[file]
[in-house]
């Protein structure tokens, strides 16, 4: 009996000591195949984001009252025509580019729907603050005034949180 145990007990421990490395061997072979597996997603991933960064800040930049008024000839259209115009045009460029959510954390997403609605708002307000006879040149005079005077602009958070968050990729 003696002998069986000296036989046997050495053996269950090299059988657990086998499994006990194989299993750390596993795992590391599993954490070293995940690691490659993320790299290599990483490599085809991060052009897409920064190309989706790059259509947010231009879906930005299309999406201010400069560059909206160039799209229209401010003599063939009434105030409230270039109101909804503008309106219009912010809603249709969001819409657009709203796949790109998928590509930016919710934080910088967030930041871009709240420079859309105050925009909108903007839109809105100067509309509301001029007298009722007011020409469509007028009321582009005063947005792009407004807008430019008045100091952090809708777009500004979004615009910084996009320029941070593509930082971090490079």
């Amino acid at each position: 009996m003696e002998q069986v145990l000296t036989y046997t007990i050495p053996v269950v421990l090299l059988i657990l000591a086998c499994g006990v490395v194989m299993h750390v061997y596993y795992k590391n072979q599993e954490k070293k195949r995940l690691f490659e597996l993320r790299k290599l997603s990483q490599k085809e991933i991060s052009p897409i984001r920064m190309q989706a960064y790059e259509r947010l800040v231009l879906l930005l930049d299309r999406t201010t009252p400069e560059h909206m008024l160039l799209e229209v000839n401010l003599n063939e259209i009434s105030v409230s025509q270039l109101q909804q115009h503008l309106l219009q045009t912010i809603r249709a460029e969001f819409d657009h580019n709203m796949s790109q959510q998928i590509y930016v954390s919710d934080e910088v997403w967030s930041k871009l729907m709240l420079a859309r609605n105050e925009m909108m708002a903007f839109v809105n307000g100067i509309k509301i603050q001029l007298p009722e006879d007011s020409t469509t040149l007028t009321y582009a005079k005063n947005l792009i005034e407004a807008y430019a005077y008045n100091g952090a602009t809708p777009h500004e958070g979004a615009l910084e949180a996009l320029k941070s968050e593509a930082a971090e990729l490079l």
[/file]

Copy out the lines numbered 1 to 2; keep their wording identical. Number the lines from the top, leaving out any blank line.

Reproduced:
[in-house]
């Protein structure tokens, strides 16, 4: 009996000591195949984001009252025509580019729907603050005034949180 145990007990421990490395061997072979597996997603991933960064800040930049008024000839259209115009045009460029959510954390997403609605708002307000006879040149005079005077602009958070968050990729 003696002998069986000296036989046997050495053996269950090299059988657990086998499994006990194989299993750390596993795992590391599993954490070293995940690691490659993320790299290599990483490599085809991060052009897409920064190309989706790059259509947010231009879906930005299309999406201010400069560059909206160039799209229209401010003599063939009434105030409230270039109101909804503008309106219009912010809603249709969001819409657009709203796949790109998928590509930016919710934080910088967030930041871009709240420079859309105050925009909108903007839109809105100067509309509301001029007298009722007011020409469509007028009321582009005063947005792009407004807008430019008045100091952090809708777009500004979004615009910084996009320029941070593509930082971090490079």